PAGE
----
There’s nothing as exhilarating and overwhelming as attending your first writing or blogging conference. If you’re an extrovert, you’re probably like my Allume roommate Trina who thrived on the people and the crowds and pulled everyone into the photo booth with her. If you’re a bit more of an introvert like Crystal, you probably won’t survive a conference without scheduling some time for yourself and making a point to have those one on one conversations.
As I reflect on my experiences at the Allume blogging conference and the Inland Northwest Christian Writers Conference, here are the tips I want to remember when I attend my next conference.
Break out of your comfort zone and meet new people.
If you come to the conference with friends, it’s easy to hang out together, sit together at every meal, go to the photo booth together, and never get to know anyone else. But if you stay in your own group, you might miss out on one of the biggest blessings of attending a conference: making new connections.
Yes, plan to sit together with your friends. Yes, have those late-night chats with your roomies and do coffee first thing with your besties. But once in a while, sit at a table where you don’t know anyone. Shake off the people you know (you can be elusive without being rude) and find the people God wants you to meet at this year’s conference.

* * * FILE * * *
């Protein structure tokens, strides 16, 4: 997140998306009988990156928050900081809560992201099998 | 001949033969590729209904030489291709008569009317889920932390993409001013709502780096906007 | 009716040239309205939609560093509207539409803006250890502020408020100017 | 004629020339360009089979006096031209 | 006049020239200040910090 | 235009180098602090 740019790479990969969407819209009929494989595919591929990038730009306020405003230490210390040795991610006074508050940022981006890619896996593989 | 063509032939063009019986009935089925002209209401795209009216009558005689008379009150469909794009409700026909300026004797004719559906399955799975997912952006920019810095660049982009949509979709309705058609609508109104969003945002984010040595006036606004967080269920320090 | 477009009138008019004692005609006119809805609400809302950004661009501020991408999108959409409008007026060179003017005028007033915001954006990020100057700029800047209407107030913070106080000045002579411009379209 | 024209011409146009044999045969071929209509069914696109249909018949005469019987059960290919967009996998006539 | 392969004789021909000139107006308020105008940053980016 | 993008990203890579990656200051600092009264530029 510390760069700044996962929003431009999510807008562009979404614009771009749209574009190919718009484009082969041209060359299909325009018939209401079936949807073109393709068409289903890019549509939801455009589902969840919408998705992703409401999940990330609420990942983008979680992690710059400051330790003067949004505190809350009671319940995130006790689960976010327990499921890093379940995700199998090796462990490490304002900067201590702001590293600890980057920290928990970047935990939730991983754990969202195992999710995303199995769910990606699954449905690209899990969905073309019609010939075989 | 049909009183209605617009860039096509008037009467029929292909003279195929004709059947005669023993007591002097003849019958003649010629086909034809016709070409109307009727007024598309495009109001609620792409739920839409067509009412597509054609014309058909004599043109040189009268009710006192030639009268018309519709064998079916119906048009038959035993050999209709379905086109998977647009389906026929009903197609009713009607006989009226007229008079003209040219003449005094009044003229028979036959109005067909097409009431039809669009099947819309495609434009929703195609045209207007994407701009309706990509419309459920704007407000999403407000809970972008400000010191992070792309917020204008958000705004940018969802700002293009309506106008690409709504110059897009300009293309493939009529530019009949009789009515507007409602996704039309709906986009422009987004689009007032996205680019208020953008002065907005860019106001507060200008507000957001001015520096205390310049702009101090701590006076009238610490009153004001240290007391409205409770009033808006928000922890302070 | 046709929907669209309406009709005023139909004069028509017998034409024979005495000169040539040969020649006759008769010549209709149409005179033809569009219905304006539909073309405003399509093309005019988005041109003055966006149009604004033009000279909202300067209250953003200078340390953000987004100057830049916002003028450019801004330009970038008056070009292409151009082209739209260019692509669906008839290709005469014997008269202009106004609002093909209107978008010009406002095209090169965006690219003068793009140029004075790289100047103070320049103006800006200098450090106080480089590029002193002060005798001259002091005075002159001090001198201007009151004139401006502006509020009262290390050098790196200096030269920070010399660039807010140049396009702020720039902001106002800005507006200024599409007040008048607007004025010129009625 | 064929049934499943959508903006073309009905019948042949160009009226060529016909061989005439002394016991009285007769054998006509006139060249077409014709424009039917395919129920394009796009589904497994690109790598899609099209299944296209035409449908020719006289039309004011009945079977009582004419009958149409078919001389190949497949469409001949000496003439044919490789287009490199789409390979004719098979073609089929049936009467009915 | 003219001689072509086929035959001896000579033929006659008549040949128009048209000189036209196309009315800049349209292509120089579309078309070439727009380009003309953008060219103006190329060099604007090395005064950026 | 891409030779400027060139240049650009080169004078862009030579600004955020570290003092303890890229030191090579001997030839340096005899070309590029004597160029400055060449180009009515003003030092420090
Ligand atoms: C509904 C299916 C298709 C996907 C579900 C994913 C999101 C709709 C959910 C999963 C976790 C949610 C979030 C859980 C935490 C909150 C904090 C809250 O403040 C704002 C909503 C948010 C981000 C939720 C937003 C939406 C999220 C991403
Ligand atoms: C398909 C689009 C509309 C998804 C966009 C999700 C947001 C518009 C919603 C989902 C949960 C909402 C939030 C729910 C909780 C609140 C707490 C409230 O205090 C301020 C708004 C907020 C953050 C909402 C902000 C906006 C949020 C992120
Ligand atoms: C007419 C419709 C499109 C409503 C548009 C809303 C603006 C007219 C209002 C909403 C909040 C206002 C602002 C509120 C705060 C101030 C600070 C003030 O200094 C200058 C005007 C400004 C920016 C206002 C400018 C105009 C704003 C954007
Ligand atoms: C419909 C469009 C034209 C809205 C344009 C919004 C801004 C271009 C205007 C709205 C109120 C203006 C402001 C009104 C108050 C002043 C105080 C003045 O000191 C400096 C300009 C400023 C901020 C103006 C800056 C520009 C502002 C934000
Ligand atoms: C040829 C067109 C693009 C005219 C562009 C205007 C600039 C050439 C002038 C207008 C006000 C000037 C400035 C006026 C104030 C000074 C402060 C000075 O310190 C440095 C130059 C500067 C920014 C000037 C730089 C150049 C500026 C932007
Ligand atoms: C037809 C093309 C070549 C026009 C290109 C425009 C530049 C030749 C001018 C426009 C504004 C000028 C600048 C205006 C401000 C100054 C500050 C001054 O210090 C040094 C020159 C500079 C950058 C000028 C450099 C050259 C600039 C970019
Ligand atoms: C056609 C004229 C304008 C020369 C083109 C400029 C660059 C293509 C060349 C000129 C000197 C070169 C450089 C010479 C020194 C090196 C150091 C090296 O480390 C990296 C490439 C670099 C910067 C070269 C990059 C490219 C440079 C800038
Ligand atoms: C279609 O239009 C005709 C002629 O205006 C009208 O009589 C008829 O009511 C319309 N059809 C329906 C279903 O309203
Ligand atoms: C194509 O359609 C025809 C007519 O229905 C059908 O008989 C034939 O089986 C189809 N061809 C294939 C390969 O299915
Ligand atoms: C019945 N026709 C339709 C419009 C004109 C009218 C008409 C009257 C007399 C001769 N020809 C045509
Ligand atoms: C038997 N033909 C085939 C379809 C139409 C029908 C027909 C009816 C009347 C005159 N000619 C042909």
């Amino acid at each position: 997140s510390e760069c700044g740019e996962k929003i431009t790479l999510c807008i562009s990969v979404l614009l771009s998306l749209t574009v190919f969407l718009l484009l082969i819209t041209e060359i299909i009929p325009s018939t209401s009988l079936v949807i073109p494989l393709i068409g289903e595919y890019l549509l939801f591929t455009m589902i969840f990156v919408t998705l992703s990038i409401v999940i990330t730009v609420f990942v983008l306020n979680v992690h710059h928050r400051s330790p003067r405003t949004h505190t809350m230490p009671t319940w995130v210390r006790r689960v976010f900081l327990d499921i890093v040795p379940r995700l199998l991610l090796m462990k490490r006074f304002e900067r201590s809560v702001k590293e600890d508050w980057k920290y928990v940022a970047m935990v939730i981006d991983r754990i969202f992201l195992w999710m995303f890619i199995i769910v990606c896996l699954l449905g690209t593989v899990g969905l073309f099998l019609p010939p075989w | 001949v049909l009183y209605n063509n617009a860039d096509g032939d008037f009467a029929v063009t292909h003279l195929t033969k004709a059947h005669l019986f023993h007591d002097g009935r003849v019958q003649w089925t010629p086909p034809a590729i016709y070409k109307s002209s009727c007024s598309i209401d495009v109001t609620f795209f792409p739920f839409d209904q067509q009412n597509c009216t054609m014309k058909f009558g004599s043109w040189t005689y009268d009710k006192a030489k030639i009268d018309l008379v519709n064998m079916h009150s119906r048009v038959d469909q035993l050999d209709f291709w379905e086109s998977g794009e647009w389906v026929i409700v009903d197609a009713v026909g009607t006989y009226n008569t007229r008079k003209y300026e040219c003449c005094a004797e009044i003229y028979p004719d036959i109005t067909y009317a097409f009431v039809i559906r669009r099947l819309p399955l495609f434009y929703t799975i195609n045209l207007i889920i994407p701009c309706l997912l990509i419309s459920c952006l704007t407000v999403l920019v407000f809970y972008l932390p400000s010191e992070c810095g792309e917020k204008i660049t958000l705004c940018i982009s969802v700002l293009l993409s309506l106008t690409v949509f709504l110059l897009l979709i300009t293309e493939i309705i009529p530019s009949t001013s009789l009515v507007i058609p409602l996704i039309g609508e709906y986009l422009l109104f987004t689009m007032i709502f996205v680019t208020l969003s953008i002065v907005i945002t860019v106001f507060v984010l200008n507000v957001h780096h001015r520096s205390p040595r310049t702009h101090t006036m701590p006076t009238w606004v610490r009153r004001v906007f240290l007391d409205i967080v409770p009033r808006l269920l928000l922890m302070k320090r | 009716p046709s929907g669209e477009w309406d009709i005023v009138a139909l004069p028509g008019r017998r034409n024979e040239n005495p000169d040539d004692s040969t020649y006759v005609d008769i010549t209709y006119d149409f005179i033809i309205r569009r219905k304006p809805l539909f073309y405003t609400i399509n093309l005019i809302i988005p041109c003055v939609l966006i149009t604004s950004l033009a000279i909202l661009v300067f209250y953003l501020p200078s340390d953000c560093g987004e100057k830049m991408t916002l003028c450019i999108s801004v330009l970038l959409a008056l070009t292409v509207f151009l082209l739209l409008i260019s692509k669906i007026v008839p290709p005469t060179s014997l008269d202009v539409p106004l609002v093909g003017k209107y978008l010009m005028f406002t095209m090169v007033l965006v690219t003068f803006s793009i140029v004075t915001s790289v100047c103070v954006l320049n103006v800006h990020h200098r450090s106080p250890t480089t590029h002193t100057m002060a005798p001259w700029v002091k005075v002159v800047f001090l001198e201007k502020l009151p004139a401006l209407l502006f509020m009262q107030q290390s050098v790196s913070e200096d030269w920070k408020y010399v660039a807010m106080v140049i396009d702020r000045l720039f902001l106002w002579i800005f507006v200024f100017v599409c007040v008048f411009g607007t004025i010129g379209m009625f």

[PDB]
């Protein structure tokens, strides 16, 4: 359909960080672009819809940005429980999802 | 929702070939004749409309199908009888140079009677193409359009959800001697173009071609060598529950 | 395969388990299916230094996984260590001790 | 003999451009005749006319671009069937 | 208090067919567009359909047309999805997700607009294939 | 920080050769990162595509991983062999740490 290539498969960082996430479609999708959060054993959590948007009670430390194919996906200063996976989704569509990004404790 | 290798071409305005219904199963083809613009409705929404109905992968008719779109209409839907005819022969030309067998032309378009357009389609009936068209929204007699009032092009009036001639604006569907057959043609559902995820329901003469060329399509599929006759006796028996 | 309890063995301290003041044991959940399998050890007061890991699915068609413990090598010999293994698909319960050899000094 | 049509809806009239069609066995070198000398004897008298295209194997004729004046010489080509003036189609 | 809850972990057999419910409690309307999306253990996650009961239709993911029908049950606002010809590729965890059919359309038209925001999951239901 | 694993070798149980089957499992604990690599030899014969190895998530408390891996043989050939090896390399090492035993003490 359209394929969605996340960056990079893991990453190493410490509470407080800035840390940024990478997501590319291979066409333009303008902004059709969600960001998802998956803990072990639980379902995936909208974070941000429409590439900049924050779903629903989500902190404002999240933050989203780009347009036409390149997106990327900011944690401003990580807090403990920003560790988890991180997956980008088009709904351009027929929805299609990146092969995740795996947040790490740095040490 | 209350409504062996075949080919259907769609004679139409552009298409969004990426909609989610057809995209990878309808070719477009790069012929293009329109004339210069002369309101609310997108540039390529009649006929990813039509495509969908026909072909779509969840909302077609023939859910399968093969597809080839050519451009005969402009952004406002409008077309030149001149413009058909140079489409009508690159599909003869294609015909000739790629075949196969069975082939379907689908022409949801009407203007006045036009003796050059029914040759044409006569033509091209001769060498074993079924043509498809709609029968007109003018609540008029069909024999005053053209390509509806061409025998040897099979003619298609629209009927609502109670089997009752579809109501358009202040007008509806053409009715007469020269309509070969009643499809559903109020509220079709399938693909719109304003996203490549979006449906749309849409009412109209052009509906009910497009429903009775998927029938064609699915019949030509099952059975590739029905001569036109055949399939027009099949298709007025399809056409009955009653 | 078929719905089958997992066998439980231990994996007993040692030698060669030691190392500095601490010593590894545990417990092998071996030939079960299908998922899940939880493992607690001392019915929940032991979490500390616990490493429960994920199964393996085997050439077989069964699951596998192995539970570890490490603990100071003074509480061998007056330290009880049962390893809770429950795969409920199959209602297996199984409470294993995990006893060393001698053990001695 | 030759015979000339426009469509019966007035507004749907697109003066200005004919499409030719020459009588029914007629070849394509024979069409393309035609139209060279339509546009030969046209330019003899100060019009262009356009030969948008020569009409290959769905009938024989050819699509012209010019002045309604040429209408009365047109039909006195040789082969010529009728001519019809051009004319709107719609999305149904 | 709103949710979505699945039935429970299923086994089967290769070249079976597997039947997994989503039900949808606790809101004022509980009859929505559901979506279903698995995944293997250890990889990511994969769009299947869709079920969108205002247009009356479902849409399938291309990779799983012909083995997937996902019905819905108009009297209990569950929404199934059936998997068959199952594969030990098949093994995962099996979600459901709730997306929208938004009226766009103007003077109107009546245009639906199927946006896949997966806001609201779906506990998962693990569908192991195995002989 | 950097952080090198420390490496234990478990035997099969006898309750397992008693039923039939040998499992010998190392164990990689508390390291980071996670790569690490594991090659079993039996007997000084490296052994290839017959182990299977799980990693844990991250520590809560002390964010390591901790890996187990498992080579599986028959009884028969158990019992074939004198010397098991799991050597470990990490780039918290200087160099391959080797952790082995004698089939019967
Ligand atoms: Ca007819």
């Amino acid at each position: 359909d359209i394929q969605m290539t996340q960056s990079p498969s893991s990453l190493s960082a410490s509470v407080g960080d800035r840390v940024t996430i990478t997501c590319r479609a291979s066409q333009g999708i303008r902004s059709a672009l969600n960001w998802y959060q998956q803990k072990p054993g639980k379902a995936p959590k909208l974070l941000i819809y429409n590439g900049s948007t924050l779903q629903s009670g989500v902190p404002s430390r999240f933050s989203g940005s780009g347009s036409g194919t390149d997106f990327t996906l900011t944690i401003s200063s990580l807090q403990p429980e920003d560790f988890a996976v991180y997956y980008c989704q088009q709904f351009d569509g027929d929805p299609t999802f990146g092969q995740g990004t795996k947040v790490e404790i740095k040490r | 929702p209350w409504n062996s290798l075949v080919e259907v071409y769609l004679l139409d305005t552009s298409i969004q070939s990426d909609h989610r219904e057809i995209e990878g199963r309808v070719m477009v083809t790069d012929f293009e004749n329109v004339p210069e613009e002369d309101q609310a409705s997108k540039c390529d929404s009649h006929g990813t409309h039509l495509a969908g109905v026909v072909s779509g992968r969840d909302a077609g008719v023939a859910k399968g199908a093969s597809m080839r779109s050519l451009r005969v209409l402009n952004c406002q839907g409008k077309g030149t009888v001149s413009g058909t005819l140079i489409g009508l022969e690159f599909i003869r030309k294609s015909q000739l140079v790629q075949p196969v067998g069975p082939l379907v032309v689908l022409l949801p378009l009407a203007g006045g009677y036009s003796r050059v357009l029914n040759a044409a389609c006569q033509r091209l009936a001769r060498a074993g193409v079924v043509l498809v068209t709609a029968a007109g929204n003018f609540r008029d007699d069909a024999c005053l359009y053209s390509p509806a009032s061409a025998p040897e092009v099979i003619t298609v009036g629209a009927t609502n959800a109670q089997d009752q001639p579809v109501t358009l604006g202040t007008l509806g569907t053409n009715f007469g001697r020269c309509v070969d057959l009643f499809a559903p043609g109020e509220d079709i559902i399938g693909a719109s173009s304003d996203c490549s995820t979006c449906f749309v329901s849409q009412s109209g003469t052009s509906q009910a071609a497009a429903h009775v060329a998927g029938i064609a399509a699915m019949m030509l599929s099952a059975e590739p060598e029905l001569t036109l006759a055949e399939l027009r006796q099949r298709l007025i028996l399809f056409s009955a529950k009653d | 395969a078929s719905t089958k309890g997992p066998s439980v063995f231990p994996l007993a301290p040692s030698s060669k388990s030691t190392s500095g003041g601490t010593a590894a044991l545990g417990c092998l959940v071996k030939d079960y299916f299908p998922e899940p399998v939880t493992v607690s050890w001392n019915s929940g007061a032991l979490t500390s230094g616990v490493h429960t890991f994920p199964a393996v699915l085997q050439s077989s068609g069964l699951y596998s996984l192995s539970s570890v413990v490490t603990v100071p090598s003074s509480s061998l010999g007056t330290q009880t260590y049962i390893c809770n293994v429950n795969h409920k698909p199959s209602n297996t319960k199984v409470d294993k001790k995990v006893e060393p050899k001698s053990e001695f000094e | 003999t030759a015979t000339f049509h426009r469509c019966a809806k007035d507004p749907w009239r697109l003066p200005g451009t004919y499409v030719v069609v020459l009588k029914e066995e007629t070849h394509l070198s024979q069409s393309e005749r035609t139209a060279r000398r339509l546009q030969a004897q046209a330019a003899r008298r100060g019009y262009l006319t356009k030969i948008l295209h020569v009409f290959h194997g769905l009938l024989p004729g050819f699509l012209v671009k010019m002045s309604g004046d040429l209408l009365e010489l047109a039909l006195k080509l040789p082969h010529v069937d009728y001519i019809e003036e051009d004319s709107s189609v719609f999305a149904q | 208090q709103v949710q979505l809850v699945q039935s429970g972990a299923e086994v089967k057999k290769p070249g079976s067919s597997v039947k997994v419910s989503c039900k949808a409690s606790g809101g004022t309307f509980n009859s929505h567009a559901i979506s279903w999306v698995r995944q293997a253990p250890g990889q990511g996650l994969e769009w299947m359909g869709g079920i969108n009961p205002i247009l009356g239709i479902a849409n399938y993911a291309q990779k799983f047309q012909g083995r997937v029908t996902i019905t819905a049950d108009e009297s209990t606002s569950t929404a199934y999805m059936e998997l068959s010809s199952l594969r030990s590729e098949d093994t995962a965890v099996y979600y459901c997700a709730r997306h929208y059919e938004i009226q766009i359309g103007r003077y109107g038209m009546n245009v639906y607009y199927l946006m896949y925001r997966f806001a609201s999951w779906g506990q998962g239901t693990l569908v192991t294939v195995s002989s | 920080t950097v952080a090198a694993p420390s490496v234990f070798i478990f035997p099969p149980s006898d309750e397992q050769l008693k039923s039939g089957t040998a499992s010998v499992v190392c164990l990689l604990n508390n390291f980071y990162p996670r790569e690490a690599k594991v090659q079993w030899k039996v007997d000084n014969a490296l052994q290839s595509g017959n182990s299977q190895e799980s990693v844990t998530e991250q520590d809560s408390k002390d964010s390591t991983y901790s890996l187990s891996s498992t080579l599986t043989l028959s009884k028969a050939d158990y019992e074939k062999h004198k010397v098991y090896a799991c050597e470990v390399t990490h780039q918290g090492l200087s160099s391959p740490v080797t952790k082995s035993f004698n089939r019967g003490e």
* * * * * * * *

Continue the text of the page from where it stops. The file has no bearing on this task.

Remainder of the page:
Take the time for one-on-one chats.
I knew it was time to sit down and have a one-on-one chat with someone, anyone, when I found myself cruising the halls aimlessly looking for a familiar face. At a Christian blogging conference like Allume or Declare, you already have Jesus and blogging in common with everyone there, and that is more than enough to start a conversation about. You are more than your business card and so are they: take the time to get to know the person behind the blog.
Exchange business cards. Make it a habit to hand out your business card as you say your name when you introduce yourself. And then, write down the details you learn about them on their business card–or better yet, stick the business card in a notebook where you can easily take notes. You probably won’t end up with a long-lasting connection to every person you collect a business card from. But if you don’t swap cards, it might take two years to discover via Twitter that you’re kindred spirits and probably met at a conference but you can’t remember their face let alone what you talked about. Take notes–you’ll be glad you did later on!
Make your plans well.
I made the list at the front of my Allume conference notebook last year: “People to Hug.” I Tweeted and emailed and got cell phone numbers beforehand of the people I wanted to meet and to see. After my first big conference experience, I knew better than to rely on anyone being on Twitter to get my direct messages: I didn’t want to miss the chance to hug my people.
Our mastermind group was determined to spend some quality time together at the conference, too. We knew if we waited it would never happen, so we planned to sit together at the first meal. Connecting immediately with people we were already familiar with was especially nice for those who were newbies that year, even if the large tables did make it hard to chat. Members of our groups met in twos and threes throughout the rest of the conference, and half of us got to sit together again at the closing meal, when some real memories were made.